There is a wide variety of tank decorations that can be used to create hiding spots and enhance the aesthetics of your axolotl tank. When selecting decorations, keep in mind that axolotls are soft-bodied and delicate, so choose items that are smooth and free of sharp edges. Some suitable decorations for axolotl tanks include:

  1. Caves and tunnels: Ceramic, resin, or PVC pipe caves and tunnels provide excellent hiding spots for axolotls. Ensure that the openings are large enough for your axolotl to move in and out comfortably and that the material is safe for aquatic use.
  2. Artificial plants: Soft, silk or plastic plants can offer additional cover for axolotls to hide among. Choose plants with broad leaves or bushy designs to create a sense of security.
  3. Driftwood and rocks: Smooth driftwood and rounded rocks can be used to create natural-looking hiding spots in your tank. Be sure to clean and sterilize them properly before use to avoid introducing harmful bacteria or parasites into your aquarium.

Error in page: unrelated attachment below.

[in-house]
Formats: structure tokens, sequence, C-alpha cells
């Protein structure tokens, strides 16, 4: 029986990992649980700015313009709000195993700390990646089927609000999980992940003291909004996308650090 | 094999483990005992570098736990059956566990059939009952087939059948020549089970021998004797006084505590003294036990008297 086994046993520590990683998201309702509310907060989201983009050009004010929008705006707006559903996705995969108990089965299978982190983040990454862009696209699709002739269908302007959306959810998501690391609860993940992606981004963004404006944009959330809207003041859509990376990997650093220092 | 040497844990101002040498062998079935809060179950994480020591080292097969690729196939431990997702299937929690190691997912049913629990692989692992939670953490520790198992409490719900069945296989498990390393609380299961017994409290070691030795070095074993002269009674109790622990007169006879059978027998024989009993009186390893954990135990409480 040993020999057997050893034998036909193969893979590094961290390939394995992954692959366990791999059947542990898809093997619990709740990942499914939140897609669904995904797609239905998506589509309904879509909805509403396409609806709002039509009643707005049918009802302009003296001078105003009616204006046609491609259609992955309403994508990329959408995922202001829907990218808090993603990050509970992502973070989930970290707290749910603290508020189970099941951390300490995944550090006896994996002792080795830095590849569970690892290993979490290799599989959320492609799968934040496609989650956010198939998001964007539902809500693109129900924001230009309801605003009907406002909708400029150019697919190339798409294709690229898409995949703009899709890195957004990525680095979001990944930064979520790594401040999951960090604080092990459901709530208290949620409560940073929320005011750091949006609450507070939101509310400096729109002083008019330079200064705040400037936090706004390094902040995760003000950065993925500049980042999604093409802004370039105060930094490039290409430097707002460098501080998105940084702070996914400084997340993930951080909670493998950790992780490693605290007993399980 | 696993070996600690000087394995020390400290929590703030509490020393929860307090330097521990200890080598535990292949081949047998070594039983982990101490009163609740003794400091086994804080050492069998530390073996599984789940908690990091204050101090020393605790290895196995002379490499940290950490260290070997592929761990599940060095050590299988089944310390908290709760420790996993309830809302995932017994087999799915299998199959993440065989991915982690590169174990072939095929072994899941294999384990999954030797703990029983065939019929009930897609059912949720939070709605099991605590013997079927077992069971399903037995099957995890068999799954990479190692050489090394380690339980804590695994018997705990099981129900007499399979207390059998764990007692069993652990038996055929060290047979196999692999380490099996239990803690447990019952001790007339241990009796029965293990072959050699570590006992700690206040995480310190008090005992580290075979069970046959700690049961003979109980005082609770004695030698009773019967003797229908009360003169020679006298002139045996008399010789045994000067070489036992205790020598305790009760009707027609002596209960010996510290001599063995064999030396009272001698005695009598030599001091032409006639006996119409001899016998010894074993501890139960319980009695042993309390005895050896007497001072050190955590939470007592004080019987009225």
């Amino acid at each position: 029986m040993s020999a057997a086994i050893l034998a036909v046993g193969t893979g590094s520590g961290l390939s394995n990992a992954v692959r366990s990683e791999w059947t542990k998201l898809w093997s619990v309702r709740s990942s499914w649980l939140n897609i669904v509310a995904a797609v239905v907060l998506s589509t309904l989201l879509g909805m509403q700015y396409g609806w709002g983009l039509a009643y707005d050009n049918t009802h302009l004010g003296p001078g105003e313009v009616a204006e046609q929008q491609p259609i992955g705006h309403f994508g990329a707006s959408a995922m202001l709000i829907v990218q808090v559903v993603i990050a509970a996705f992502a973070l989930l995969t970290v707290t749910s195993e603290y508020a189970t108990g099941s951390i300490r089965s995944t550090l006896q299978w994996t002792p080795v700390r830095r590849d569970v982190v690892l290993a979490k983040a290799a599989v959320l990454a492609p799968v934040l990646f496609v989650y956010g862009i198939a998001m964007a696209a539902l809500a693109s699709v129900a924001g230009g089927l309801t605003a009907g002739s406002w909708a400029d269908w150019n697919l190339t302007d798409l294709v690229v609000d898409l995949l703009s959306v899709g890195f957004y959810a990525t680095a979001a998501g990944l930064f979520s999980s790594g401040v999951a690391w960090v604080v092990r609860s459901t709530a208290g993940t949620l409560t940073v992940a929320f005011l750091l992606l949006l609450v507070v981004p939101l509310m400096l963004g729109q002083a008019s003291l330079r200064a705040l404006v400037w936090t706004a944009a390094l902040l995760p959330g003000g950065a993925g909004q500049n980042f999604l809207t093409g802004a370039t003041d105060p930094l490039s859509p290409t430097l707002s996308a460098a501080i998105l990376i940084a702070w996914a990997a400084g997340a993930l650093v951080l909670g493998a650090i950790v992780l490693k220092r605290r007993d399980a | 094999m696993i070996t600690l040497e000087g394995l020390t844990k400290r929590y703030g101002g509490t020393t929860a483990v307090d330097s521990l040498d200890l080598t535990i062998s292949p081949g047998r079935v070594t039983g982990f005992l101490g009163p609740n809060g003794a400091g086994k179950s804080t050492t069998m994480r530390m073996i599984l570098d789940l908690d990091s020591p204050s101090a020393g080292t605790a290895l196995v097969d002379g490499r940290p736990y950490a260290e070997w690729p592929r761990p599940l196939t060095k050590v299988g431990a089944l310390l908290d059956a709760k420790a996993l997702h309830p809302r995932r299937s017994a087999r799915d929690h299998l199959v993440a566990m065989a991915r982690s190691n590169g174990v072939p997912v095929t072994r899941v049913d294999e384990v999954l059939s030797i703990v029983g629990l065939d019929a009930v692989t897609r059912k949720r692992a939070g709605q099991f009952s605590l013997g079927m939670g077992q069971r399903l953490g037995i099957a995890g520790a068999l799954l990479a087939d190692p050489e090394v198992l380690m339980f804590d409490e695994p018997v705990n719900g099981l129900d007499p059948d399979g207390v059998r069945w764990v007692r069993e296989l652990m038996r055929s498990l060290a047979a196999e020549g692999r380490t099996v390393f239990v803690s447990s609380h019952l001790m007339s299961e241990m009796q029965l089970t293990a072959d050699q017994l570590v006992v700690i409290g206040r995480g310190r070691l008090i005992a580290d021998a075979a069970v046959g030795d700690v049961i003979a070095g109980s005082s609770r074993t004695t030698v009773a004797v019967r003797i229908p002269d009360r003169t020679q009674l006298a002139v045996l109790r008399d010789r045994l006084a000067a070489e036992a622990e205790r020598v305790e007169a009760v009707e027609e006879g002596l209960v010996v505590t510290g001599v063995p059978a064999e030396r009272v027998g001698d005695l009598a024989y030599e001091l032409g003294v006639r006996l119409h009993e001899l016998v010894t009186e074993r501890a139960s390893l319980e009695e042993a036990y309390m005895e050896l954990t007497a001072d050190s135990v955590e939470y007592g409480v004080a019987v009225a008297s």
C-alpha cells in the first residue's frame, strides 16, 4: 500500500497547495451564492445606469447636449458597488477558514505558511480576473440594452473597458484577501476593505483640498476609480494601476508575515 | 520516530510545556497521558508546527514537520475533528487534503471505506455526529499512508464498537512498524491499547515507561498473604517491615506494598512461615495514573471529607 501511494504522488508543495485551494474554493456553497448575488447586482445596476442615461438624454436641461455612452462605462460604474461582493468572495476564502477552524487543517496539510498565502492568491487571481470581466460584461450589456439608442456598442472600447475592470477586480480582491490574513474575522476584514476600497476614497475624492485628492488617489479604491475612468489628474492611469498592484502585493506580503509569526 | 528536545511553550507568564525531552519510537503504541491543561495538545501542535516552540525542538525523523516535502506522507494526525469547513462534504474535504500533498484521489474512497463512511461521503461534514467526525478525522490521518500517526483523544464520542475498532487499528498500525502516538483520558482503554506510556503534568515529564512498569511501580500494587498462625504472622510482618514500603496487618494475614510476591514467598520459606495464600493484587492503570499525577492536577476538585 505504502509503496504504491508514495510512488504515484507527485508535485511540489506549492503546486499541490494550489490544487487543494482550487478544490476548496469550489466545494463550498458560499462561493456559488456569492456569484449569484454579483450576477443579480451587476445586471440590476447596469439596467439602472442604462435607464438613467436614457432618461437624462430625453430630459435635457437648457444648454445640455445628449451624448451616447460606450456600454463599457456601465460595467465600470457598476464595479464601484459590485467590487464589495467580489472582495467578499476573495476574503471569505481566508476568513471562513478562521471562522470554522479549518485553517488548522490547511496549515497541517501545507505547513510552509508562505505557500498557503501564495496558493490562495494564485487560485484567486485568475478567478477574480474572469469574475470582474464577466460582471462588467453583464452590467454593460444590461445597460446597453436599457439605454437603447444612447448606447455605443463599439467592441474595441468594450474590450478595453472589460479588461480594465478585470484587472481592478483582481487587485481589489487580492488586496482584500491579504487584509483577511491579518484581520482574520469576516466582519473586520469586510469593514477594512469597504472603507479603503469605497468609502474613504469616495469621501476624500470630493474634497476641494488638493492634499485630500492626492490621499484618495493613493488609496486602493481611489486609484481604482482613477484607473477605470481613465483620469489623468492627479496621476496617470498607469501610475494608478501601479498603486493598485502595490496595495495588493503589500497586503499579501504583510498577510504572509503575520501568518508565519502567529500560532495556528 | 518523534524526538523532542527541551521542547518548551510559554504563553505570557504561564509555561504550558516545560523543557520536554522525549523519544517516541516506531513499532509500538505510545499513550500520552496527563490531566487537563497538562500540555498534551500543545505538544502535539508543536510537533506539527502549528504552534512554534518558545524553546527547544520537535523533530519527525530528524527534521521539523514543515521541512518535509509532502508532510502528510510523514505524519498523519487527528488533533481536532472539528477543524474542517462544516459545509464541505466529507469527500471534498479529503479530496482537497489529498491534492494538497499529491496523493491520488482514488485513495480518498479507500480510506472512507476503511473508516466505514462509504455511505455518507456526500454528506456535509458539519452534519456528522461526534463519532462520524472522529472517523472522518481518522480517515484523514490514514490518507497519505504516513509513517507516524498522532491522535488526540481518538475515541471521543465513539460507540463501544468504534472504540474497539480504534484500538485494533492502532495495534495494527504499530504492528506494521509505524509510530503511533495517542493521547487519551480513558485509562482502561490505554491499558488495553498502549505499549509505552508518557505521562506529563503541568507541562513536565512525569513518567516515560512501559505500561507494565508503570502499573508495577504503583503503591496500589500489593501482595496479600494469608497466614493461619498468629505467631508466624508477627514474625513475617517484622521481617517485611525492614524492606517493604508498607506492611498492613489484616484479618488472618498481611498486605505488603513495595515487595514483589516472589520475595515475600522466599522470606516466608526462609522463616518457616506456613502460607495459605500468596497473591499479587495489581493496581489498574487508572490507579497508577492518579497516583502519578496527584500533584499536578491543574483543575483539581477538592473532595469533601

When arranging decorations and hideouts in your axolotl tank, consider the following tips to create an optimal environment:

  1. Spread hiding spots evenly: Place hideouts and decorations throughout the tank to offer your axolotl multiple retreat options. This allows them to choose the spot they feel most comfortable in and helps prevent territorial disputes if you have more than one axolotl.
  2. Allow for open space: While providing ample hiding spots is essential, ensure there is enough open space for your axolotl to swim and explore. Overcrowding the tank with decorations can be stressful for your axolotl and make it challenging to maintain water quality.
  3. Anchor decorations: Securely anchor decorations, especially plants, to prevent them from being dislodged or uprooted by your axolotl’s movements.